Convertible Notes: The Percentage Ownership Method

Convertible Notes: The Percentage Ownership Method 

By: Abu Dhabi SME Hub
Fundraising

When the time comes for you to convert your convertible note, you need to have a full understanding of the different conversion methods to be able to negotiate better terms with the investor. 

There are 3 different calculation methods to calculate the price per share to which a note converts at, each differing in the variable being fixed: the Pre-Money Method, Percentage-Ownership Method, and the Dollar Invested Method.

In our previous video, we explained the Pre-Money Method, its advantages and disadvantages. 

In this video, we will dive into the second method:

The percentage ownership method:

The Percentage-Ownership Method is known as the investor-friendly method.  The fixed factor is the percentage ownership that the new investor is purchasing. Let’s take the same example from the pre-money method discussed previously.

You own 1 million shares in your company and you issued a $500,000 convertible note, with an agreed on 30% discount rate upon conversion, with no interest rate or cap value to simplify the calculations.  

After a year or two, you raise a Series A round of funding - $1 million from a new investor and your pre-money valuation was estimated to be $10 million dollars.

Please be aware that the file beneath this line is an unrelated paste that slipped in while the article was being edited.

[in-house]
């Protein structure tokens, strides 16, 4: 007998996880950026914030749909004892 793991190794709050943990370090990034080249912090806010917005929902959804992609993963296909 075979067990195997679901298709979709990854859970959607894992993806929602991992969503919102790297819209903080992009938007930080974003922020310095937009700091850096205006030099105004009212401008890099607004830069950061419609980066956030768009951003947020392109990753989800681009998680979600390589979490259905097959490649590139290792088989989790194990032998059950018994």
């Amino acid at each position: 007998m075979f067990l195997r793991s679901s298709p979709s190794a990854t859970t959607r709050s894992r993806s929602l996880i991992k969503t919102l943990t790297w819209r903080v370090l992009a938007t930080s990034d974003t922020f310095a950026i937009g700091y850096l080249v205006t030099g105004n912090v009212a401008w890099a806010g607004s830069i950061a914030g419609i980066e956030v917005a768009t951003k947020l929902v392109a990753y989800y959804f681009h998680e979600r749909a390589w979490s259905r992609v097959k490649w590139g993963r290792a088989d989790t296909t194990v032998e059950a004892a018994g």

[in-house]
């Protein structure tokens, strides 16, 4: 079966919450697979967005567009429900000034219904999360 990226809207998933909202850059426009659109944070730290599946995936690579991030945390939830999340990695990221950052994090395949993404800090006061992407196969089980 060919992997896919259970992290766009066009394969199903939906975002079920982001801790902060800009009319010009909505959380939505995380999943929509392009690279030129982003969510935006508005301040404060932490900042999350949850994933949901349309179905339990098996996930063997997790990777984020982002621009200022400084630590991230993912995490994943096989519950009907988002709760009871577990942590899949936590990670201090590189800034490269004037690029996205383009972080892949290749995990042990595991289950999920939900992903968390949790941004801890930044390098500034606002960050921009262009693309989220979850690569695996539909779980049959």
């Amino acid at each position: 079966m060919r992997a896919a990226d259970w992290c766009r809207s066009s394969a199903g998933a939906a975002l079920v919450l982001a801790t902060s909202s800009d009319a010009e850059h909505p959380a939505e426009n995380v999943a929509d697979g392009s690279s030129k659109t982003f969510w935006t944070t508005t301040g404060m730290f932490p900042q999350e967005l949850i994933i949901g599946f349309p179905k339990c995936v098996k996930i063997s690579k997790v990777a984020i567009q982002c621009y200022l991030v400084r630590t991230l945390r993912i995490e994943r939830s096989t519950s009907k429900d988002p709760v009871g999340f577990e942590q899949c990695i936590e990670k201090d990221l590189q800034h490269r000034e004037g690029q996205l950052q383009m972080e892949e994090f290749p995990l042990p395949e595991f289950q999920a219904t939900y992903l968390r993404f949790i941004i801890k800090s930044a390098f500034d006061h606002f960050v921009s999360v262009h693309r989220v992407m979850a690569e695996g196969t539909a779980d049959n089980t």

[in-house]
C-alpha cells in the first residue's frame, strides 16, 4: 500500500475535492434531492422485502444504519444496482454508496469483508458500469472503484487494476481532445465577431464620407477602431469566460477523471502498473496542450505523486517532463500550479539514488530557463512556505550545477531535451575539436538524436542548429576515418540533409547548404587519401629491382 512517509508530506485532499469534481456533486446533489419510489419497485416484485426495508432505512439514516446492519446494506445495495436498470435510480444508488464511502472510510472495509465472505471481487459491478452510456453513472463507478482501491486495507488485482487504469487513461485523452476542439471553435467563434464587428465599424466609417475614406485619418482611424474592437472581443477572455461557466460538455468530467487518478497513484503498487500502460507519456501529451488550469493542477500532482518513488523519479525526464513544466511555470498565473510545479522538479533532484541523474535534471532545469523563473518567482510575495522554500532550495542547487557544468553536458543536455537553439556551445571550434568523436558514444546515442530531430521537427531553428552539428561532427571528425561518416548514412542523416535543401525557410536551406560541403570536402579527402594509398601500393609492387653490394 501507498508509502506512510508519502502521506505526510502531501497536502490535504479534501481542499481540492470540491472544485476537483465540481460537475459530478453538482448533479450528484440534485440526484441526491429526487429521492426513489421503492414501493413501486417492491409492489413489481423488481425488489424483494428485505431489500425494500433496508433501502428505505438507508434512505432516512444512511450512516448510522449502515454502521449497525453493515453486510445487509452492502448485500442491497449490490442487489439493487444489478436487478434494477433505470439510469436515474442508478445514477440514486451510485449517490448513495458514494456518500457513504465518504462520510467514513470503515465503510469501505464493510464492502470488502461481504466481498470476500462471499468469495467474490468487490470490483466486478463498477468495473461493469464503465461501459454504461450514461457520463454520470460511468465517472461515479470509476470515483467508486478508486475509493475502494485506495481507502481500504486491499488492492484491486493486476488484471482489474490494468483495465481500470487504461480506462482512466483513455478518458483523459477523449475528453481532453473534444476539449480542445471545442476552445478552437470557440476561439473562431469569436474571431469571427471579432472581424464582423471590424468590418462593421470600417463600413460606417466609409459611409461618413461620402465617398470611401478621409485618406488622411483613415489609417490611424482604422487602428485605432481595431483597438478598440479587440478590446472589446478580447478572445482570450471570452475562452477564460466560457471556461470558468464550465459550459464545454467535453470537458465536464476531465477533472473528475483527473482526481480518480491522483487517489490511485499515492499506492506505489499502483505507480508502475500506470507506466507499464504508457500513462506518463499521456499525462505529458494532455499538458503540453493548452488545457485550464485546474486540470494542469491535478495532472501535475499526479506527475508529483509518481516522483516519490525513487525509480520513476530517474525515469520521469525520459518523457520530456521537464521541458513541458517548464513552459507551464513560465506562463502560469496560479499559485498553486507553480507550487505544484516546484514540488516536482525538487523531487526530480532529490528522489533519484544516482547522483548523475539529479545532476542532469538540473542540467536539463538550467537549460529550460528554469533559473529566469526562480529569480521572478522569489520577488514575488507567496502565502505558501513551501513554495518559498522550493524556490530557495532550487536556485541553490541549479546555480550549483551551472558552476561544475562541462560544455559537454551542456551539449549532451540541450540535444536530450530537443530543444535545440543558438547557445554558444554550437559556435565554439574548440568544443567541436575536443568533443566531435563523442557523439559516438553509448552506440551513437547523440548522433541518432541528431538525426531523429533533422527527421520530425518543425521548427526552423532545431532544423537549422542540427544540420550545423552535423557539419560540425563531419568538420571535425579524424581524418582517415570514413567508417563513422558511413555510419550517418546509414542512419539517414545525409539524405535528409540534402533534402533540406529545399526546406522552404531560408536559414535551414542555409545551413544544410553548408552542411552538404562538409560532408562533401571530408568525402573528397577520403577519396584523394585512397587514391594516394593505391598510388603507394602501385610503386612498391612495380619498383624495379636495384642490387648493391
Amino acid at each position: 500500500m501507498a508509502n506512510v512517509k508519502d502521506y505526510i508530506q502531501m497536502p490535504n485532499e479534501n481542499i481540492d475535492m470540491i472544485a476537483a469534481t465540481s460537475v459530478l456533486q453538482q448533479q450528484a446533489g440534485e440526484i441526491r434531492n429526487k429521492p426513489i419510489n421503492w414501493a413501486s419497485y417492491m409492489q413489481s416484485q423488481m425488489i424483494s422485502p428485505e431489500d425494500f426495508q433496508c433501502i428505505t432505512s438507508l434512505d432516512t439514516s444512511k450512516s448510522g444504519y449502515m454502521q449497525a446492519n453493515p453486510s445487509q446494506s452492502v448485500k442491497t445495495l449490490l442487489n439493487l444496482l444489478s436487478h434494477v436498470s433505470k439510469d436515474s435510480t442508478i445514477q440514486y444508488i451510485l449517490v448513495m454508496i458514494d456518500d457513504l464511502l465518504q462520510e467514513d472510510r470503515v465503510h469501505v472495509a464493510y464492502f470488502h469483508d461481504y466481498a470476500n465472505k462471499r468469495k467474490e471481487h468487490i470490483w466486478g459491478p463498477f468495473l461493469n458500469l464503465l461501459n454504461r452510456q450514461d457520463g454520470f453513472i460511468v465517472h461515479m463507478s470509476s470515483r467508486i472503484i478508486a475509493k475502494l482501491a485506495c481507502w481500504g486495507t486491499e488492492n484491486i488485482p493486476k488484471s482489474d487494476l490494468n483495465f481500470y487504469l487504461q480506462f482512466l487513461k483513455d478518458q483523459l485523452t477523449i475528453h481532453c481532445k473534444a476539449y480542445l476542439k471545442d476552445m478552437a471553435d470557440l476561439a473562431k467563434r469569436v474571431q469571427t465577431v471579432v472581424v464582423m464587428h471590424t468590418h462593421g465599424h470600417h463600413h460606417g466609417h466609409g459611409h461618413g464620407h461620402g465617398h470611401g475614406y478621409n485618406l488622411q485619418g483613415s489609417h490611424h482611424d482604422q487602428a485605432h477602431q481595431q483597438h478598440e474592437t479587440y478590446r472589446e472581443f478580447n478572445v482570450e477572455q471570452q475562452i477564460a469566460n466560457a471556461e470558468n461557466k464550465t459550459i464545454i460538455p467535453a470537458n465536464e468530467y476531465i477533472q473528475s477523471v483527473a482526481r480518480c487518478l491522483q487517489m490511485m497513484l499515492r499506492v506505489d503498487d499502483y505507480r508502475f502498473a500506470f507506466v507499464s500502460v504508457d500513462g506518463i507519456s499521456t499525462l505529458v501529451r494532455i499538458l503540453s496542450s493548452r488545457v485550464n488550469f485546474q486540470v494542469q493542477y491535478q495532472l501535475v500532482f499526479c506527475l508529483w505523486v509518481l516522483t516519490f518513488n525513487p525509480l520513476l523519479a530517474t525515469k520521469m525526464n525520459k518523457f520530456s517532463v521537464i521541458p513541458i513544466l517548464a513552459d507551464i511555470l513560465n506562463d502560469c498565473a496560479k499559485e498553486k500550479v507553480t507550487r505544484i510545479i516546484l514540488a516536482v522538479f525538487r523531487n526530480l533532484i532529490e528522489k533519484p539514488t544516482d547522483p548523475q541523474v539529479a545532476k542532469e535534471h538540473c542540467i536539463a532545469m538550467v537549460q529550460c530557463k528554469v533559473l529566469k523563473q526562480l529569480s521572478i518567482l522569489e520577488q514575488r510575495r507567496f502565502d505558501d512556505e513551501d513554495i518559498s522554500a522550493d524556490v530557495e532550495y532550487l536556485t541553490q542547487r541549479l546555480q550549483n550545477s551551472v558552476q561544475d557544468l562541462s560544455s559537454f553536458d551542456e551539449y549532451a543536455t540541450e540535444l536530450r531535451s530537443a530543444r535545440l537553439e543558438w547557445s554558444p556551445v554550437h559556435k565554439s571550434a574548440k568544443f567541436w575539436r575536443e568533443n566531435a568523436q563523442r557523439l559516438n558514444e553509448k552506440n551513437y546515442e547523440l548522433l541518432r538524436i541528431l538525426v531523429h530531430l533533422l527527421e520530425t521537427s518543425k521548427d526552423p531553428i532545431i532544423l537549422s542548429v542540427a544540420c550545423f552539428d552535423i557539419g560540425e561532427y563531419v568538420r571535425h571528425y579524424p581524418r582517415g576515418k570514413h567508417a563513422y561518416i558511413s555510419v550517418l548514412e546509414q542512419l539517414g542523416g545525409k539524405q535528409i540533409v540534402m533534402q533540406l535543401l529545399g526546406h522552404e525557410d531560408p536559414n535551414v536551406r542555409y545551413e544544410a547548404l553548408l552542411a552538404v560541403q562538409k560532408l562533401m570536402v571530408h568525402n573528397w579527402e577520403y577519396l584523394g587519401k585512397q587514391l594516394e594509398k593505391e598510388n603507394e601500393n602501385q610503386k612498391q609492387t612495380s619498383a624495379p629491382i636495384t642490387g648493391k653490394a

So the question is, how many new shares will you need to issue for each, the new investor and the note holder?

The percentage ownership method fixes the ownership amount of the new investor.

This amount is calculated in two steps:

Find your post-money valuation, which is equal to the pre-money valuation plus the new investment amount. Find the percentage ownership which is equal to the amount invested divided by the post-money valuation.

This means you agree to give away 9% equity to this new investor in exchange for the $1 million. This percentage is the starting point for your calculations. Now that you identified the percentage ownership for your series A investor, you need to find the price per share so that you can convert the note. 

This is the tricky part because you need to test multiple prices to get to the right one. 

But don’t worry; you can download the hub’s conversion calculator to do that.

By using our conversion calculator, we find that the price per share is $9.2858, and now we can calculate all the other variables. The number of shares to be issued to the new investor is the amount invested of $1Million divided by the price per share of $9.2858 which equals 107,692 new shares.

Now that we’ve taken care of the new investor, we also need to consider the note holder. The conversion price is $6.5 to the convertible note holder. When you do the math, this translates to approximately 76,922 shares. Now that you have issued 184,615 new shares, your total number of shares are 1,184,615.

Ownership is then distributed as follows between:

The Founder: 84.42%

The Note holder: 6.49%

And the Investor: 9.0%

The post money valuation of the company is $11Million dollar (Illustrate 1,184,615*9.29 = $11,000,000)

Investors usually push towards using this method as it works to their advantage. 

However, founders and owners can feel like this method is a tad unfair, hence method 3 – the Dollars-invested conversion method.

Check out the Hub to learn more about the other two methods.

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